Regardless of the truth regarding Catiline's involvement in various plots, social conditions outside of Rome were again building a foundation for civil war. The great indebtedness of the Italians and other provincials was creating a situation ripe with potential disaster. In Etruria, a former Sullan centurion by name of C. Manlius was stirring up trouble by gathering weapons and recruits for a potential revolt. Cicero once again blamed Catiline, though there was no real evidence of his involvement. Cicero managed to convince the Senate of the danger and a senatus consultum ultimum was passed granting him extreme authority to deal with the threat.
Catiline, meanwhile, in order to thwart Cicero's attacks against him, organized a meeting of his supporters. In this meeting, while little real evidence existed, Cicero claimed that a plot to assassinate him was developed, as well as setting in motion the overthrow of the Senate. In a debate before the Senate, both men blistered each other in partially surviving speeches, but eventually Catiline volunteered to go into exile. While en route to his supposed destination of Massilia, however, Catiline instead joined with C. Manlius and his armed mob in Etruria.
While that move was suspicious enough regarding Catiline's various involvement in plots, another move by his supporters in Rome was even more damning. Representatives of the Gallic Allobroges tribe were in Rome discussing conditions relating to their own debt issues. The Roman conspirators sought to have the Gauls join in their rebellion, but the Gauls wanted little do with it and word reached Cicero of the conspirator's proposition. P. Cornelius Lentulus Sura was forced to admit to his own participation in the plot and a great debate over the punishment ensued. Gaius Julius Caesar, the praetor elect at the time, argued against death which was the prominent choice of the Senators. He suggested that the plot of Sura was different than the reason Cicero was granted a Senatus Consultum Ultimatum, and that the death penalty shouldn't apply. He, however, was over ruled by the veracity of M. Porcius Cato, and several conspirators were sentenced to strangulation.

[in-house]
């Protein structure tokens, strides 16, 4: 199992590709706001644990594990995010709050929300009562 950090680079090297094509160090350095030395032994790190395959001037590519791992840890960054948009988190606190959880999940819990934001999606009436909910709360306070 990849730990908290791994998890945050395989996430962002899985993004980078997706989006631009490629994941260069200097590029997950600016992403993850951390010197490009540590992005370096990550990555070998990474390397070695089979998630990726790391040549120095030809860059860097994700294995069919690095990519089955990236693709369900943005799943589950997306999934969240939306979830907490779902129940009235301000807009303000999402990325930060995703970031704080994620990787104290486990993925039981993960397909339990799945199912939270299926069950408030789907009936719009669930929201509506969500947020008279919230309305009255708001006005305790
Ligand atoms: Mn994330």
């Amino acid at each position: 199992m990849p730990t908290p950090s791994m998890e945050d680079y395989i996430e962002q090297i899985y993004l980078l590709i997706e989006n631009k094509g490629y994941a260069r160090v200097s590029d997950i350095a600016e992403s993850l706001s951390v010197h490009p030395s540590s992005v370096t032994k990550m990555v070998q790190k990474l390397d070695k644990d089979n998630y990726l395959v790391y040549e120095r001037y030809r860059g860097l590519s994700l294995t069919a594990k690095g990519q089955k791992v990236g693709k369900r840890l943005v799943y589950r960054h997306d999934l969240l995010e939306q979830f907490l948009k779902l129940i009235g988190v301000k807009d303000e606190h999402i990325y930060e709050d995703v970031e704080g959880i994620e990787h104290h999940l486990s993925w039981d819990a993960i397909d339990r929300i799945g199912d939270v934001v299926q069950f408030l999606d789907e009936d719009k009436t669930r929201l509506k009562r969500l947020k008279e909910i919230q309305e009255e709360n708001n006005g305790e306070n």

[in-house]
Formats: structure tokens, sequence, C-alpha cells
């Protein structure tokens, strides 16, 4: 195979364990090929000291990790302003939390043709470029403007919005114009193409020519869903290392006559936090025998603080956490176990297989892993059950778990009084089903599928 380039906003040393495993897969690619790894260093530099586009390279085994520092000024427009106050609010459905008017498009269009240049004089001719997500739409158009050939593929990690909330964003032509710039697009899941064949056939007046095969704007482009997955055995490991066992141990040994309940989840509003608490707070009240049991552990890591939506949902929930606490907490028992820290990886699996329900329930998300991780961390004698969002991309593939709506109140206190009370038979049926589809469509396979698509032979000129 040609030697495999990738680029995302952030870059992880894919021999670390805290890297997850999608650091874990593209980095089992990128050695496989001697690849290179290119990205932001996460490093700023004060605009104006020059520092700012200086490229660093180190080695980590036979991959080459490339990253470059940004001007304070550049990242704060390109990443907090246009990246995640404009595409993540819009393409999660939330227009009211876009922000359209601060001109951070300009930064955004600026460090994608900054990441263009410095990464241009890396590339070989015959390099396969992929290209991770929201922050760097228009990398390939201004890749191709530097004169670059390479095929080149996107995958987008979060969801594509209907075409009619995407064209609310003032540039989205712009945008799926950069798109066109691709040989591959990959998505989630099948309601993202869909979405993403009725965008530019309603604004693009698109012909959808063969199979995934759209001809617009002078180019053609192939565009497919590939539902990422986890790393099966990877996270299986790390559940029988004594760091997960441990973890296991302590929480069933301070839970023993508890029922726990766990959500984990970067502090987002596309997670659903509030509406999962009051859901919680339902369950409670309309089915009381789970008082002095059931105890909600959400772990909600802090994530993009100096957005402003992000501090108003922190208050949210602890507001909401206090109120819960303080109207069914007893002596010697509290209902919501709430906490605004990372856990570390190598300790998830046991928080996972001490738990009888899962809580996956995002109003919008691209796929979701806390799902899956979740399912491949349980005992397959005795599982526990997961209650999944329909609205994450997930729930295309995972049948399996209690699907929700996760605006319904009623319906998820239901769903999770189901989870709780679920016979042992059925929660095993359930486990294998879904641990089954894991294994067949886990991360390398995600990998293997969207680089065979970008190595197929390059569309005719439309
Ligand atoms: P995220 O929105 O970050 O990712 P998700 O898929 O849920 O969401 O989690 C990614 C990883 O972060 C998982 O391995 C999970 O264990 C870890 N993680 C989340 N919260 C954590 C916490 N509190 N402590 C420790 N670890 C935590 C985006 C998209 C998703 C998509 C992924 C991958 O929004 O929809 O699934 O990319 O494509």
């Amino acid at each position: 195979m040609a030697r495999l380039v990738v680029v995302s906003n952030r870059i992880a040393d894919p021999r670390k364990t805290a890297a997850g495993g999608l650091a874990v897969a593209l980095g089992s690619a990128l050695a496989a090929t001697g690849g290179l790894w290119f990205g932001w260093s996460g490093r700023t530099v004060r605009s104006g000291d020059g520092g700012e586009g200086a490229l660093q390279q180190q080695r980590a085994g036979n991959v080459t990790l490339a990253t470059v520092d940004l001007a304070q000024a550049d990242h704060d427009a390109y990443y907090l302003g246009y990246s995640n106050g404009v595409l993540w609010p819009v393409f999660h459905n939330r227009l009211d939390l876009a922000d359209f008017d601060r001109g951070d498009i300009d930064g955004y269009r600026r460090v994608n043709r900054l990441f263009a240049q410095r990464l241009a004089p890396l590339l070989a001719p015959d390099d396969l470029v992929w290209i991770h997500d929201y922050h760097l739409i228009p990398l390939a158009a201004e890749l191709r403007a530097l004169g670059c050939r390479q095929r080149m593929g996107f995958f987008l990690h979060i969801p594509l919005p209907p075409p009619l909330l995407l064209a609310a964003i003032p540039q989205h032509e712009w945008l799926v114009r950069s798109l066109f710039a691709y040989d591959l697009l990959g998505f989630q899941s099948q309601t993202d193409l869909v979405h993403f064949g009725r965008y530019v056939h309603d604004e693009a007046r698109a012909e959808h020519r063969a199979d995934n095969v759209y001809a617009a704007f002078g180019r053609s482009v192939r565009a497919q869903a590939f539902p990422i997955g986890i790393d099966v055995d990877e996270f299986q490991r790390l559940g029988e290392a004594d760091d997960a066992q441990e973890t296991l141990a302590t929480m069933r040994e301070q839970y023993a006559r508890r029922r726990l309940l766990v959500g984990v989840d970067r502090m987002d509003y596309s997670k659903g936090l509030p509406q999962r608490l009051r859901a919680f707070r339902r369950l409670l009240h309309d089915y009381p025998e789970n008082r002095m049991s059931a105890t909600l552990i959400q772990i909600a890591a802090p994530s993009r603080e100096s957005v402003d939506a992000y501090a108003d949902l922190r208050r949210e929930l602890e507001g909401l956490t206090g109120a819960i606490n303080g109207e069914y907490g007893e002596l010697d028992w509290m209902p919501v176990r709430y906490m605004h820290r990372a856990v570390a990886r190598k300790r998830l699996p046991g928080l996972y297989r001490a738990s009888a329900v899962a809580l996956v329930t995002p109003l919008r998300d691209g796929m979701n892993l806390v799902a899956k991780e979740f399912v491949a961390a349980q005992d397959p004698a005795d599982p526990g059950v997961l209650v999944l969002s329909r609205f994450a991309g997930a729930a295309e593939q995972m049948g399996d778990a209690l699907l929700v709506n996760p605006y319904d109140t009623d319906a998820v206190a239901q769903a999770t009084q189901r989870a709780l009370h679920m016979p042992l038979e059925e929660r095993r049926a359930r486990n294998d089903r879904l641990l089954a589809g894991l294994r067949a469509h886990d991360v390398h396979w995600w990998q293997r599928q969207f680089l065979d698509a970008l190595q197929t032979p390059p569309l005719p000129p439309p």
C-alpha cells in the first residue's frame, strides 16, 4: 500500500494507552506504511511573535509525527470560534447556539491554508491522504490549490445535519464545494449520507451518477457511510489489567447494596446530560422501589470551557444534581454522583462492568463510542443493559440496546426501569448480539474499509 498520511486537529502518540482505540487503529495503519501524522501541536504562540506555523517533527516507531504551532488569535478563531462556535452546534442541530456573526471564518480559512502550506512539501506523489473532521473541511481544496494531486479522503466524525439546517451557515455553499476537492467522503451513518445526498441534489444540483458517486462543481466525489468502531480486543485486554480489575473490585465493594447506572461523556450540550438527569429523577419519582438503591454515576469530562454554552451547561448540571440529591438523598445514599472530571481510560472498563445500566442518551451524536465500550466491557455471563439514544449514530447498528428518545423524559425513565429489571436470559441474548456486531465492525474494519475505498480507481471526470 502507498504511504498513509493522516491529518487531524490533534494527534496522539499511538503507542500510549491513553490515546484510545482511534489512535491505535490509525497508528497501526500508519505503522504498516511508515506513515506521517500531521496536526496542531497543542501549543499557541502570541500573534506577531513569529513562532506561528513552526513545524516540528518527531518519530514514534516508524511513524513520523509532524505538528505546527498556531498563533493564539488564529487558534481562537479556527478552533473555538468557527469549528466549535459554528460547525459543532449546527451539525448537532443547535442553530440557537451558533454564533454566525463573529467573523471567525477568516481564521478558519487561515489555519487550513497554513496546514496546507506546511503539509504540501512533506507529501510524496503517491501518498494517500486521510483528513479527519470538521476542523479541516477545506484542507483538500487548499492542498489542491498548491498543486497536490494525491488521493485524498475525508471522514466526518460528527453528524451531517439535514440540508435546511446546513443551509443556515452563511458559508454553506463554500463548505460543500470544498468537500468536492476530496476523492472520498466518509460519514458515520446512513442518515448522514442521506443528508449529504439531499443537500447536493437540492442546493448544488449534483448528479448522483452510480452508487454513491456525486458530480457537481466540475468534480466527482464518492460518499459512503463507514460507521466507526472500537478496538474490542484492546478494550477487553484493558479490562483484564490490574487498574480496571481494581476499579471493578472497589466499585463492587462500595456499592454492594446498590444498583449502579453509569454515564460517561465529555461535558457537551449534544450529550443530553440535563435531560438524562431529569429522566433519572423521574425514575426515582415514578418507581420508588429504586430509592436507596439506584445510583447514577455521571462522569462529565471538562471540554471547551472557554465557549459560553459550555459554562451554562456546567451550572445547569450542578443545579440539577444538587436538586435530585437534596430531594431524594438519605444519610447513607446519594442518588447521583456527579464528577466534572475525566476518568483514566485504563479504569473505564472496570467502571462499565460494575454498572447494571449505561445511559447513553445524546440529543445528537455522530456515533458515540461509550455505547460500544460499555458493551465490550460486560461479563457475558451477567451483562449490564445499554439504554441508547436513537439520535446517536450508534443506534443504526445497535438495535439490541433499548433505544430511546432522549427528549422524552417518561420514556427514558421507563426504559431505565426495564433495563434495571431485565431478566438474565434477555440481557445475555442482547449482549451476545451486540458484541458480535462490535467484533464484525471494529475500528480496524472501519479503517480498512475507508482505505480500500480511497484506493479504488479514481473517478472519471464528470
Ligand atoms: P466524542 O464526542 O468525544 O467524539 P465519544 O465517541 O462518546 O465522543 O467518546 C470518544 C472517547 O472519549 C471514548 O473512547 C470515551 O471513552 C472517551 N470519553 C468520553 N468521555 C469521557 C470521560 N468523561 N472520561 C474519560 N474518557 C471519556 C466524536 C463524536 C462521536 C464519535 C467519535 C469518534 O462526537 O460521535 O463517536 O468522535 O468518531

In Etruria, the short lived revolt never really got off the ground. With little assistance from neighboring Italians, or the Allobreges, the plot was doomed to failure. In 62 BC, a force under M. Petreius destroyed the armed mob of Catiline and Manlius, killing Catiline in the process, and the conspiracy was over.
Cicero was hailed as the 'father of his country' for saving Rome from another rebellion. Later, however, the death sentences of various Senators would eventually be a source of much resentment. It's important to note, that Cicero's action may have been far more motivated out of fear of Pompey, than the actual conspiracy. Just as Pompey was getting set to return from his eastern conquests, with veteran legions in tow, conditions in Rome were similar to that of the Marian and Sullan civil war. In order to stabilize the situation, and not give an excuse for Pompey to march on the city, Cicero likely pushed his agenda of dealing with the potential plots as quickly and severely as possible. He would eventually pay a price of his own for it, however. Within a few years, Cicero himself would be exiled, with his actions during the conspiracy playing a prominent part. But far greater things were in store for the master orator, as he would play a major role in the coming Fall of the Republic.
Did you know...?
The first classical reference to the Allobroges is made by the Greek historian Polybius, writing sometime between 150 and 130 BC, and describing the crossing of the Alps by Hanibal in 218 BC.